FEM analysis of subsoil reaction on heavy wheel loads with emphasis on soil preconsolidation stress and cohesion

M.P. Poodt, A.J. Koolen, J.P. Linden

Research output: Contribution to journalArticleAcademicpeer-review

23 Citations (Scopus)


Heavy sugarbeet harvesters may compact subsoil. But it is very difficult to study this by field experiments that resemble agricultural practice. Therefore, an analysis was made by a finite element method (FEM) for a relevant calcaric fluvial soil profile, the mechanical properties of which were largely known. Measuring data of this Lobith loam soil includes preconsolidation stress, compression index and swelling index, all as a function of depth. Using these three types of soil parameters calculations have been done for tyre sizes, inflation pressures and wheel loads that occur with heaviest sugarbeet harvesters available on the European market in 1999. Because no values on soil cohesion were available, the calculations were done for several cohesion levels. The results include the detection of regions with Mohr-Coulomb plasticity and regions with cap plasticity (compaction hardening). For the soil studied-a typical soil strength profile for arable land with ploughpan in the Netherlands in the autumn of 1977-all studied combinations of wheel load and inflation pressure did not induce compaction in and below the ploughpan. The size of the region with Mohr-Coulomb plasticity decreased with increasing cohesion. It appeared from a sensitivity analysis that, although soil modelling may use a great number of soil parameters, the most important parameters seem to be: preconsolidation stress and cohesion. There is an urgent need for data of these parameters that are measured on a great range of subsoils and subsoil conditions. (C) 2003 Elsevier Science B.V. All rights reserved.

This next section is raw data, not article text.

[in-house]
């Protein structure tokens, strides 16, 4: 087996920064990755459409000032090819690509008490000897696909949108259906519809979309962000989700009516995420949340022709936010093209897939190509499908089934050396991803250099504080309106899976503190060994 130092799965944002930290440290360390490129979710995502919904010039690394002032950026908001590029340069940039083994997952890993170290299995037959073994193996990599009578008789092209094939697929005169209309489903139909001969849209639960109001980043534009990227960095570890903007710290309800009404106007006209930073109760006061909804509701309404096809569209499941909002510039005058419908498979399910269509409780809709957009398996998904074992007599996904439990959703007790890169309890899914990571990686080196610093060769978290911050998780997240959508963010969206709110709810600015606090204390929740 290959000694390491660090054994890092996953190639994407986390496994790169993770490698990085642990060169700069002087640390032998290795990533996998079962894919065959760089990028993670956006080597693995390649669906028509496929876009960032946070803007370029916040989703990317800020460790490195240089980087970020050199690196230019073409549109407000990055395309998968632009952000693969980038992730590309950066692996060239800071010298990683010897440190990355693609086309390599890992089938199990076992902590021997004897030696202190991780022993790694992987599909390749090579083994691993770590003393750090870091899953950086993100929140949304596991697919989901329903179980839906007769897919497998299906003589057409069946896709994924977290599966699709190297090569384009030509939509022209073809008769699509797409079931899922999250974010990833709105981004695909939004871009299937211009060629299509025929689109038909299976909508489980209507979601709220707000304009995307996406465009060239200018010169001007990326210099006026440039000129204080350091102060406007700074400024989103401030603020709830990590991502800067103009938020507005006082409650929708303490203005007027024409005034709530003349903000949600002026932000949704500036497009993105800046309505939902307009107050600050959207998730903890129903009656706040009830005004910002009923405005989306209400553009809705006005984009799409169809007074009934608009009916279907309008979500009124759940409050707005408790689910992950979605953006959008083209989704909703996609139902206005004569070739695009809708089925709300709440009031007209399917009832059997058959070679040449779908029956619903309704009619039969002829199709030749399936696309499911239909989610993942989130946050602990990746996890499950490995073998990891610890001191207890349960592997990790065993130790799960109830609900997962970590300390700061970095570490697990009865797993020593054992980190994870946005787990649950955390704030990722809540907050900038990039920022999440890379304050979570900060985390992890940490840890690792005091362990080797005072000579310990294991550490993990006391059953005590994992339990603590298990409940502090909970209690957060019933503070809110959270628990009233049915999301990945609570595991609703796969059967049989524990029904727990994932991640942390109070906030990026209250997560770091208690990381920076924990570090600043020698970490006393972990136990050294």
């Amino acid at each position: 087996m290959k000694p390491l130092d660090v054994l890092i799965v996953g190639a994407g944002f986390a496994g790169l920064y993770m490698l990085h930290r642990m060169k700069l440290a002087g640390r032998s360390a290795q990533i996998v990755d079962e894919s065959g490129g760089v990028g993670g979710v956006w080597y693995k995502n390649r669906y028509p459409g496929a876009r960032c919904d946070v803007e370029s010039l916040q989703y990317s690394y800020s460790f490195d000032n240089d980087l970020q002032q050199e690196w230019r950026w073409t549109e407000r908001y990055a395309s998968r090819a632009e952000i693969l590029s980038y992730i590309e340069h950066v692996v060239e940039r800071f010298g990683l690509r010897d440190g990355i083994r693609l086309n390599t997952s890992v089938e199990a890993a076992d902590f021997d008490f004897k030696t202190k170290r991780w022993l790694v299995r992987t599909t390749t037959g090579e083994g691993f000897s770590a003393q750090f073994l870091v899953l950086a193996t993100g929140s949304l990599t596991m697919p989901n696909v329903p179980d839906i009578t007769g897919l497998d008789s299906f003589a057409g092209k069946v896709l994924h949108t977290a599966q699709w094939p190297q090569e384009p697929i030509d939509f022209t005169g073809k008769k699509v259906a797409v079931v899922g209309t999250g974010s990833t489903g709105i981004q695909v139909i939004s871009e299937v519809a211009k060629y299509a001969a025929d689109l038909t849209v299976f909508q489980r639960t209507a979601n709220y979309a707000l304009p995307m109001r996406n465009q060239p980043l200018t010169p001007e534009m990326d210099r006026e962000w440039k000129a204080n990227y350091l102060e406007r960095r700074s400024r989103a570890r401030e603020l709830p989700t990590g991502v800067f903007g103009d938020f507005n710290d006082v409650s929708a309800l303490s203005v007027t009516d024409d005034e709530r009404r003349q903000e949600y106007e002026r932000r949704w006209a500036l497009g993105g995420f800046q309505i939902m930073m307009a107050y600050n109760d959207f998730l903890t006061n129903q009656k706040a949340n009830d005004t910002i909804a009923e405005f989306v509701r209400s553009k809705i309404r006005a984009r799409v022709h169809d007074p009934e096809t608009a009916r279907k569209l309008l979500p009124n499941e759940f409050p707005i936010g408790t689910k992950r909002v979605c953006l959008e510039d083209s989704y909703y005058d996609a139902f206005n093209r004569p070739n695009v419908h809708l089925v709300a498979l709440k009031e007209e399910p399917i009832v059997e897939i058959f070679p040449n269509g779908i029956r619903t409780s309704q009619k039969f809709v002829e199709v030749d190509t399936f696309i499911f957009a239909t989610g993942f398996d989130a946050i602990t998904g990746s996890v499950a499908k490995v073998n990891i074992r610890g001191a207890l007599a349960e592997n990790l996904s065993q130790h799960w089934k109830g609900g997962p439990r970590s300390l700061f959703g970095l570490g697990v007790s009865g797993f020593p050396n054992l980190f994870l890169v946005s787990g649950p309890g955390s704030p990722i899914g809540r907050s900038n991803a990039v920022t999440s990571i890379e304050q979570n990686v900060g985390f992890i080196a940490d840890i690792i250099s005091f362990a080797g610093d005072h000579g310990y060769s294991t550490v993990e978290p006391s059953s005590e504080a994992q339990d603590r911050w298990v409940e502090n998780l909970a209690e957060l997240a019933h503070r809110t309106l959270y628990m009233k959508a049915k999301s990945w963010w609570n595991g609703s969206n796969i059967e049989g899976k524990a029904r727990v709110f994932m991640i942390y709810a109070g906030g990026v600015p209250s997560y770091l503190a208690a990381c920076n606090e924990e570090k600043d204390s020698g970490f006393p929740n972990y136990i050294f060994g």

Original languageEnglish
Pages (from-to)67-76
JournalSoil & Tillage Research
Issue number1-2
Publication statusPublished - 2003

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